Thursday, November 30, 2006

Know Your Data

Back in the old days, when I was just a kid pretending to be a demographer (the fire ant Census was particularly difficult, by the way), the Census Bureau issued its data in an old-fashioned but remarkably useful medium known as paper. This meant page after page of eyesight-challenging numbers. At the time it seemed like a huge amount of data. How naive we were!

But paper, youngsters, is a more limiting medium than cyberspace. The data released by the Census Bureau had to fit into the paper volumes they published and mailed out to eager data miners. These limitations still shape much of what the Census Bureau publishes on the Internet, since users often want to be able to see trends over time, and maintaining the same data sets (and presentation formats) makes it easier to do this.

But some data, such as population statistics, is now available in basically raw form. This means that rather than five-year age groups, you can get monthly population estimates by single year of age. This provides data users with the opportunity to create their own age groups, such as 18-to-49 year olds, but it also means that if you want five-year age groups, you will have to add them up yourself. (Or—shameless plug alert—get them from New Strategist Publications. Motto: “Be Glad We Can Add.”)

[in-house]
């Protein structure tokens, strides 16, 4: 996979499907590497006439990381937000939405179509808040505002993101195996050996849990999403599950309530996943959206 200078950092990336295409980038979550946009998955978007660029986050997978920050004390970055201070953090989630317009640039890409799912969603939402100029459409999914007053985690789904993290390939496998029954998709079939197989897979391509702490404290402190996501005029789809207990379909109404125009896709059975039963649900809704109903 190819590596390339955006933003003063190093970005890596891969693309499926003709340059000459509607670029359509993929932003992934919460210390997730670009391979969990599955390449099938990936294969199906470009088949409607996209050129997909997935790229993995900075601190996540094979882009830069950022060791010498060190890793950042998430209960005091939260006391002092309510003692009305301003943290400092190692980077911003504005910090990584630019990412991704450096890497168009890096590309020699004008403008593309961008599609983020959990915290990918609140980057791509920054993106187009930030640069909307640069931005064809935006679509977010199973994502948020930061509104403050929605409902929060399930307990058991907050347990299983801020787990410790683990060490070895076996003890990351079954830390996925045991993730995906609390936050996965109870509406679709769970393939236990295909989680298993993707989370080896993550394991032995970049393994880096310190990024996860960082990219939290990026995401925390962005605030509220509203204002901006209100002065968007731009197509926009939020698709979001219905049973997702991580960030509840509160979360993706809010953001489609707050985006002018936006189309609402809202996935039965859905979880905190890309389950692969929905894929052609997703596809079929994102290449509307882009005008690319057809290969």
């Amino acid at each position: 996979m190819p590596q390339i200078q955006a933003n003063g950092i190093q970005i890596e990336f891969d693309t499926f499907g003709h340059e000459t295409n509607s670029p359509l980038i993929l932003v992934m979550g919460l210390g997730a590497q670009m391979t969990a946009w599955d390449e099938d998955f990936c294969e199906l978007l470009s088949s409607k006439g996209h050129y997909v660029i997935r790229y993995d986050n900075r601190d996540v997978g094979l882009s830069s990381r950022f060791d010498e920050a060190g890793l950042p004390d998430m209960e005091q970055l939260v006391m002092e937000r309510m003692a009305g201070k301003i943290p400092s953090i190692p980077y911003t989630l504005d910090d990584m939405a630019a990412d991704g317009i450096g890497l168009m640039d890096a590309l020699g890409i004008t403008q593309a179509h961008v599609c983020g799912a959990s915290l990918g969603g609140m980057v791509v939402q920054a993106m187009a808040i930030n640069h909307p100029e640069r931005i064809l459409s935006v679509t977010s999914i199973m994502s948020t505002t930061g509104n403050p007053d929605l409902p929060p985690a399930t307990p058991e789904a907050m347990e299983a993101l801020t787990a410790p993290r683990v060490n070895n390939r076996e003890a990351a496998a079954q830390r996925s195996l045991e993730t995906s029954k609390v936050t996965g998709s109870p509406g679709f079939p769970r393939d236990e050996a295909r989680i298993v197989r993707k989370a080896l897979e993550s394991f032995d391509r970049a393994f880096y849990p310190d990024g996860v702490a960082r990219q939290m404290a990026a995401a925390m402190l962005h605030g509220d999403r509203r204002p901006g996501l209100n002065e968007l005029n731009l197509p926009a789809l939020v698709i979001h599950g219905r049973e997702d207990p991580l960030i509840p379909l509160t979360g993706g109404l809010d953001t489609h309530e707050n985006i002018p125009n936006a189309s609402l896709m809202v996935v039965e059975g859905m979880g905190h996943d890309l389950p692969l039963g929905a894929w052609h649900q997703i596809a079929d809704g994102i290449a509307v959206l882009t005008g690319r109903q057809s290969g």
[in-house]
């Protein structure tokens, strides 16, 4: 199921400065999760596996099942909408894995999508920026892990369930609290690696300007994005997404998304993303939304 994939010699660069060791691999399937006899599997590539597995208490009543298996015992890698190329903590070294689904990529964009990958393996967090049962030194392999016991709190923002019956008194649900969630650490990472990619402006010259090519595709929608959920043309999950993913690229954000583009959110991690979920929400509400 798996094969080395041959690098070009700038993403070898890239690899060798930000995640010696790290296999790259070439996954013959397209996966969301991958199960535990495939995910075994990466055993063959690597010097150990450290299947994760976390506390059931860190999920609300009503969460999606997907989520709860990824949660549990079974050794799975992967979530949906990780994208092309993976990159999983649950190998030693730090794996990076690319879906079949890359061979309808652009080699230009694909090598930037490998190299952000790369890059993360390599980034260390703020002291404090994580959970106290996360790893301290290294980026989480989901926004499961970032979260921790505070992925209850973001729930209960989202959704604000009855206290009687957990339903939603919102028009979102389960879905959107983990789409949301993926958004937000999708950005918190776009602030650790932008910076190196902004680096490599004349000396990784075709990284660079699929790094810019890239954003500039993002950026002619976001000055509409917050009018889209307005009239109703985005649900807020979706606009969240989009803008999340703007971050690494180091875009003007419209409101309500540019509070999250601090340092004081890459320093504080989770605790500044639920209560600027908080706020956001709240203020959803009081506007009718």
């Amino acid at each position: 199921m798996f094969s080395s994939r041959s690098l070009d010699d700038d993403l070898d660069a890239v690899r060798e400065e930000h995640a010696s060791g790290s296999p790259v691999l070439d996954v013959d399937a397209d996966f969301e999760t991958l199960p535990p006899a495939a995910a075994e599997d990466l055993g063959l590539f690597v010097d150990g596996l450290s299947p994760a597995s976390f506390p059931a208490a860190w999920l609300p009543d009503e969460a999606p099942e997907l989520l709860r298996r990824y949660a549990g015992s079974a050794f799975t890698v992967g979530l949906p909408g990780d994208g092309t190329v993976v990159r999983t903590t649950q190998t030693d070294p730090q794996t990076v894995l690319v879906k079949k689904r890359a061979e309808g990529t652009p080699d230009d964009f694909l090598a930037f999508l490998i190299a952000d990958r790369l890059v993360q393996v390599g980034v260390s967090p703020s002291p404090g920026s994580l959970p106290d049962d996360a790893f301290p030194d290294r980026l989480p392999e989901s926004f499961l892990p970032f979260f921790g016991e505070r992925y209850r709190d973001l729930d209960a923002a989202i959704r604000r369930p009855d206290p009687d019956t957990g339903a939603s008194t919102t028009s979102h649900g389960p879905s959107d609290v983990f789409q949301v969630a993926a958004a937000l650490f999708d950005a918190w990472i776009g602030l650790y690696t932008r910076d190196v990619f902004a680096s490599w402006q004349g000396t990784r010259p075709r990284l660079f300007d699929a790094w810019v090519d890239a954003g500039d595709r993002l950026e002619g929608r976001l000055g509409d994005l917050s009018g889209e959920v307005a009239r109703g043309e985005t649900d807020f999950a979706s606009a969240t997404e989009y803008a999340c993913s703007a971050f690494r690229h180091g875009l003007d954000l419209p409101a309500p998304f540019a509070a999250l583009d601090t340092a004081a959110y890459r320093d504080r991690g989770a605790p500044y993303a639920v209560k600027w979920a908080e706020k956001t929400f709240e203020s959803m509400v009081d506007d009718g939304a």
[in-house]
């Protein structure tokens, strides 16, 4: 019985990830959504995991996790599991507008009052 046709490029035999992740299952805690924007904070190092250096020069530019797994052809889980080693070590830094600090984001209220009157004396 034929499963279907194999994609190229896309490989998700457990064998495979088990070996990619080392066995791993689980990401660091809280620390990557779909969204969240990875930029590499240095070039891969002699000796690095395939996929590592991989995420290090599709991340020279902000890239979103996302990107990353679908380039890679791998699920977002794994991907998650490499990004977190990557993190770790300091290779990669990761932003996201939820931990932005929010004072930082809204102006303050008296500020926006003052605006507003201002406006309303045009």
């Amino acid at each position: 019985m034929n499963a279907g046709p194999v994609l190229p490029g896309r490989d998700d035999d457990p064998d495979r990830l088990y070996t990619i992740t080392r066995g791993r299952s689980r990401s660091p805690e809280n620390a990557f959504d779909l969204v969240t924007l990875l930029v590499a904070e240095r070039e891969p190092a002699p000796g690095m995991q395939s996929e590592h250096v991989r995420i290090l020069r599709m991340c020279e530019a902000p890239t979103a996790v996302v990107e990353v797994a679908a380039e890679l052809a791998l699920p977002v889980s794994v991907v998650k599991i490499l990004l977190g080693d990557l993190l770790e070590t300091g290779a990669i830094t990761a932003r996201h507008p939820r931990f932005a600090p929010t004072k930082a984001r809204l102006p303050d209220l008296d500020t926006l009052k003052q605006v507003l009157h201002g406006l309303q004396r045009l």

As the amount and level of data detail swells, it also becomes a bit trickier to navigate through all the different data sets and sources. You might not know, for example, that a particular data set on the Census website was discontinued years ago and is now obsolete. (Household projections.) Or you might be confused about which set of population estimates to use since they are now available monthly.(Use the July 1 estimates.)

As yet another service to all eight of our loyal readers, we are instituting a new feature: Know Your Data. This series will answer your burning questions (ACS or CPS??) as well as questions you never thought to ask (Who created the original poverty threshold?). Feel free to email questions you would like us to address. And stay tuned for our first fact-filled offering in the series, appearing on this blog just as soon as the boss stops looking over this way.

No comments: